Multiple Asian American groups are taking legal action against Republican-led states over laws passed to prohibit affiliates of the Chinese Communist Party from buying property.
Currently enacted in Florida and Alabama, with Texas considering a similar law, these measures restrict foreign nationals from purchasing land near U.S. military installations or locations affecting national or state security. The plaintiffs argue that these bans constitute unlawful discrimination.
The American Civil Liberties Union (ACLU) attorney Ashley Gorski, who is representing four Chinese citizens suing Florida over SB 264, commented on the lawsuit.
“Florida’s discriminatory property law is unfair, unjustified and unconstitutional,” said Gorski.
“All Asian Americans will feel the stigma and the chilling effect created by this Florida law, just like the discriminatory laws did to our ancestors more than a hundred years ago,” said Clay Zhu of the Chinese American Legal Defense Association, a party to the suit.
The law, set to take effect on July 1, forces the plaintiffs to cancel property purchases. While there is an exception for Chinese nationals with non-tourist visas or asylum status, allowing them to buy up to two acres of land not within five miles of a military installation, it still faces legal challenge.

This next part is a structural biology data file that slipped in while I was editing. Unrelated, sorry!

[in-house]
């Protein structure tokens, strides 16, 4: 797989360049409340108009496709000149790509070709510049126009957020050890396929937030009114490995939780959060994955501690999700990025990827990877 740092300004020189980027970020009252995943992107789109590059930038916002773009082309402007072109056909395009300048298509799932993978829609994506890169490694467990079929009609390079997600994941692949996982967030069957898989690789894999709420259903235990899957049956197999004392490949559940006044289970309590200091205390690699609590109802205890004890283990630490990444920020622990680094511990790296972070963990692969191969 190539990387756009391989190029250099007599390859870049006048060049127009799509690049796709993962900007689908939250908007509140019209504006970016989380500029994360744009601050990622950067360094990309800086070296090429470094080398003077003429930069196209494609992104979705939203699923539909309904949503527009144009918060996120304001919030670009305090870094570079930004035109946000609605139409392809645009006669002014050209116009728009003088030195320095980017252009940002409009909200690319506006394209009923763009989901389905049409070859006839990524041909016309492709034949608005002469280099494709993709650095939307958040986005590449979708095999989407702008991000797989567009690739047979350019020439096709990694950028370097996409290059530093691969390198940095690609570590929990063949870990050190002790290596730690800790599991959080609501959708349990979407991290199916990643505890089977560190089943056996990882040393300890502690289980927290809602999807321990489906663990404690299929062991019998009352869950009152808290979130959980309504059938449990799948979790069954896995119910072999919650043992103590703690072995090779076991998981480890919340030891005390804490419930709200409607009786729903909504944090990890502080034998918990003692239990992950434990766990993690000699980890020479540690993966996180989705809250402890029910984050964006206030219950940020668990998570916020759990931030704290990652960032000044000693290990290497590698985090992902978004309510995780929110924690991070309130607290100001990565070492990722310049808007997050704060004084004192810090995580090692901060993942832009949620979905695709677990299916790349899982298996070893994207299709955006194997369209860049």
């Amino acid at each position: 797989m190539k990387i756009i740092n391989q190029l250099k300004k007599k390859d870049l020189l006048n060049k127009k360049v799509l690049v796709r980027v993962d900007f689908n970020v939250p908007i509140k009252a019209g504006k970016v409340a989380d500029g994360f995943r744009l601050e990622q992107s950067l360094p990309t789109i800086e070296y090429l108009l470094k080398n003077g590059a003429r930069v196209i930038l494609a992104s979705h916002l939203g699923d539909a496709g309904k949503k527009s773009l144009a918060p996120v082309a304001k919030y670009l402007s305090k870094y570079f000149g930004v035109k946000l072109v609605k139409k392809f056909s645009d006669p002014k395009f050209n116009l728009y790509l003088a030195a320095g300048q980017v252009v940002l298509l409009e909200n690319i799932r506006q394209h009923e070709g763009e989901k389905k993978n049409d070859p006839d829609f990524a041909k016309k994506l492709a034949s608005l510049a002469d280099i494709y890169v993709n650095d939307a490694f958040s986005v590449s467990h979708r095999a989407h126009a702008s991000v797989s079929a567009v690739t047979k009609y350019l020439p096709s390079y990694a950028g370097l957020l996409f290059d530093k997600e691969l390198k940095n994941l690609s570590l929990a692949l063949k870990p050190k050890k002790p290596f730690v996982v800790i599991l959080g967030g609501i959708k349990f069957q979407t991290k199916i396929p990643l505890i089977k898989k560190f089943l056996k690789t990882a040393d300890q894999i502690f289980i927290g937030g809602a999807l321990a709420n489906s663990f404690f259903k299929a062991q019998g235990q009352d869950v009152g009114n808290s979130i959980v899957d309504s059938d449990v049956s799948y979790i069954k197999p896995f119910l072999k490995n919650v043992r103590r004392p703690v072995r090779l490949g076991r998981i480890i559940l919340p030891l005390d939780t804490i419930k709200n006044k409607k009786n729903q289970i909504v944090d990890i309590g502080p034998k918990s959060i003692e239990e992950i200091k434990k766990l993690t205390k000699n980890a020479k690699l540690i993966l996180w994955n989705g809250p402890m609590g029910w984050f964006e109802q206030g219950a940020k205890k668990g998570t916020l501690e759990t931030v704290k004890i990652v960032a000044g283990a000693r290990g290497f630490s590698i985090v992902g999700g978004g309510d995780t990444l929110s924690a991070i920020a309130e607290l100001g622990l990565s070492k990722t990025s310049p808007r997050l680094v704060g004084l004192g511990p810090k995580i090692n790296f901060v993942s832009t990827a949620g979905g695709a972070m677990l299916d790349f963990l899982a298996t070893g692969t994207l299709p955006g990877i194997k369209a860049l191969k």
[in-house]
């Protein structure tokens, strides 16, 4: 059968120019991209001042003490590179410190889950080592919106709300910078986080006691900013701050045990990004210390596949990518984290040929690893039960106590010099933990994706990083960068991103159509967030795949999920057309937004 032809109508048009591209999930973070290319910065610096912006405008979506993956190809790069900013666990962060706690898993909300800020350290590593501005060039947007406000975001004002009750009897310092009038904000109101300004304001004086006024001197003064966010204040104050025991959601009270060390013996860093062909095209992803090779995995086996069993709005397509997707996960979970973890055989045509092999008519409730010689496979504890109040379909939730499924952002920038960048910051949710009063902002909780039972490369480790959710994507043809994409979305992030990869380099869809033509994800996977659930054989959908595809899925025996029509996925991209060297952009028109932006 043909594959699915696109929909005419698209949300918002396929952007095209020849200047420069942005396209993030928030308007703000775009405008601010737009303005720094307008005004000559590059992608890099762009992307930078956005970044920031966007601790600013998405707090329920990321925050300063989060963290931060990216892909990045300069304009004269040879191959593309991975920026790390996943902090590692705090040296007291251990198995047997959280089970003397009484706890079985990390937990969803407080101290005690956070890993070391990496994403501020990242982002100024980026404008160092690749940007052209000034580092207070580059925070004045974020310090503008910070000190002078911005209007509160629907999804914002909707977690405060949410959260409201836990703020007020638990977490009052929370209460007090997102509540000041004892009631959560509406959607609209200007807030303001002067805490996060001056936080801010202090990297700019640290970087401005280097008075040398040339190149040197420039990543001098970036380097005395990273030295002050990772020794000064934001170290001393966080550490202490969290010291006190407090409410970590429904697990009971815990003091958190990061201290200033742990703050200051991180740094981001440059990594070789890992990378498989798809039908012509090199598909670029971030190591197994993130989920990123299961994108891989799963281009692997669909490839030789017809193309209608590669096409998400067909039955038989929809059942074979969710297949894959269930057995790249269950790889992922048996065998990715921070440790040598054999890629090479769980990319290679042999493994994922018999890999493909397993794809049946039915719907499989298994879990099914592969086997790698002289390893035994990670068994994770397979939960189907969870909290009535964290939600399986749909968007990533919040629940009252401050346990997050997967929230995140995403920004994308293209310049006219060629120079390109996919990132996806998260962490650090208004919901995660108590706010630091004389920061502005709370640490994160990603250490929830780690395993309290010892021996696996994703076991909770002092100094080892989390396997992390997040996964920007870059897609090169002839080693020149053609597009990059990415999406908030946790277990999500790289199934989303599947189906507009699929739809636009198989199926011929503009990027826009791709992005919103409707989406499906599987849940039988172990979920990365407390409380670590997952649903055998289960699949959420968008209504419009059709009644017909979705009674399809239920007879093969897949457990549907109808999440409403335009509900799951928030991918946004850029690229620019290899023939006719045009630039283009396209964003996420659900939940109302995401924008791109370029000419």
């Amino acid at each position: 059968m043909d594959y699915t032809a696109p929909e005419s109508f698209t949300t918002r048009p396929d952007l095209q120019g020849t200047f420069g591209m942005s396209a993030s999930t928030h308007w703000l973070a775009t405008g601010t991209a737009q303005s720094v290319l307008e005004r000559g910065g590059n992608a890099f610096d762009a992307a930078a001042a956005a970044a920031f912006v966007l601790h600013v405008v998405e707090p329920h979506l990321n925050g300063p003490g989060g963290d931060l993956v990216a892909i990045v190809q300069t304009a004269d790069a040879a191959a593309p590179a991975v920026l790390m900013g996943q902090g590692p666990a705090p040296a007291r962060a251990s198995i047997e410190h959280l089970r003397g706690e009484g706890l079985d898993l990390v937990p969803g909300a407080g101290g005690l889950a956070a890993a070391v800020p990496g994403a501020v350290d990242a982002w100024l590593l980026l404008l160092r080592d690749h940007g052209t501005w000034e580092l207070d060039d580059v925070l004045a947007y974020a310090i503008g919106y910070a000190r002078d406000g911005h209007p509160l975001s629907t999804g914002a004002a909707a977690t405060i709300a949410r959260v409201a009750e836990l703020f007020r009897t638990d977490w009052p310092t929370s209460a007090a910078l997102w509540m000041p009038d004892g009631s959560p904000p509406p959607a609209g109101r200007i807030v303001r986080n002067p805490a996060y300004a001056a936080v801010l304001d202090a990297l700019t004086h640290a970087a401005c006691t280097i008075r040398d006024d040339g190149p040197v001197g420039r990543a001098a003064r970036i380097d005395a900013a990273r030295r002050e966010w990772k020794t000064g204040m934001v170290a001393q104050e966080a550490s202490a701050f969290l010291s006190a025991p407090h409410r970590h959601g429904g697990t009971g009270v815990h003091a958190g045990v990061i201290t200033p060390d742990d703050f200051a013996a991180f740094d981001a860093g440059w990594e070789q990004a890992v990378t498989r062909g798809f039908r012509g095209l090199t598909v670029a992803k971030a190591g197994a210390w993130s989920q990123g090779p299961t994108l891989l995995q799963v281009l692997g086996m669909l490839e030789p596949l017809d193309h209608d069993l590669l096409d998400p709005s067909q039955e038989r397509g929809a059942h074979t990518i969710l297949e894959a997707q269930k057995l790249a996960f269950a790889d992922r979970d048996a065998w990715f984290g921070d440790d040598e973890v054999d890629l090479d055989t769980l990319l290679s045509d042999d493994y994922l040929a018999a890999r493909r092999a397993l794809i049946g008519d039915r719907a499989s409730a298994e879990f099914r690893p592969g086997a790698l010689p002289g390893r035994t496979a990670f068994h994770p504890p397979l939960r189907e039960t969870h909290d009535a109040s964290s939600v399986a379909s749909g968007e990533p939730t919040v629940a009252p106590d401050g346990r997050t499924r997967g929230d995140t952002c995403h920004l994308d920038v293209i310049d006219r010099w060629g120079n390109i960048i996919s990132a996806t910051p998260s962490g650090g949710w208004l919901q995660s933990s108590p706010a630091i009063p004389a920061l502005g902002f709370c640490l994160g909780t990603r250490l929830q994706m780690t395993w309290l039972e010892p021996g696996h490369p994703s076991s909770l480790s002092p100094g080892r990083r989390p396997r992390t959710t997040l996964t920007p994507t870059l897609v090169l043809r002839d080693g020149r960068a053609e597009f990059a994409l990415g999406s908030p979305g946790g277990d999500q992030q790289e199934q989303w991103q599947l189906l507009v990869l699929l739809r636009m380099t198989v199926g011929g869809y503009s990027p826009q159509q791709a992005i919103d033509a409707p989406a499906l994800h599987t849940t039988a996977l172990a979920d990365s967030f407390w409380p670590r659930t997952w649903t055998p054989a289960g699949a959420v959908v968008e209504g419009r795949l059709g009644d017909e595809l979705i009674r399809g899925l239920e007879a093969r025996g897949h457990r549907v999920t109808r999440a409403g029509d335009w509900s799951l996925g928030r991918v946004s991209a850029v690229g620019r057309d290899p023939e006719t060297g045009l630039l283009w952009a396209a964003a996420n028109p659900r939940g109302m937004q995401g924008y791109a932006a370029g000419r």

In response, Democratic Representative Judy Chu of California, who has faced scrutiny over her contacts with CCP operatives, introduced legislation in the House to pre-empt Florida’s law.
Florida Governor Ron DeSantis defended the law, citing the Chinese Communist Party’s extensive land acquisition and investments throughout the Western Hemisphere as a reason for the legislation.
“If you look at the Chinese Communist Party, they’ve been very active throughout the Western Hemisphere in gobbling up land and investing in different things,” he noted per the Hill, adding that it is “not in the best interests of Florida to have the Chinese Communist Party (CCP) owning farmland, owning land close to military bases.”
Alabama has also enacted similar restrictions, with Governor Kay Ivey signing the “Alabama Property Protection Act.” In Texas, activists opposed SB 147, a proposed law targeting citizens of China, Iran, North Korea, or Russia from purchasing land, although it did not pass before the legislative session ended.
The Chinese Embassy in Washington, D.C. and the ACLU have not yet publicly commented on the lawsuit.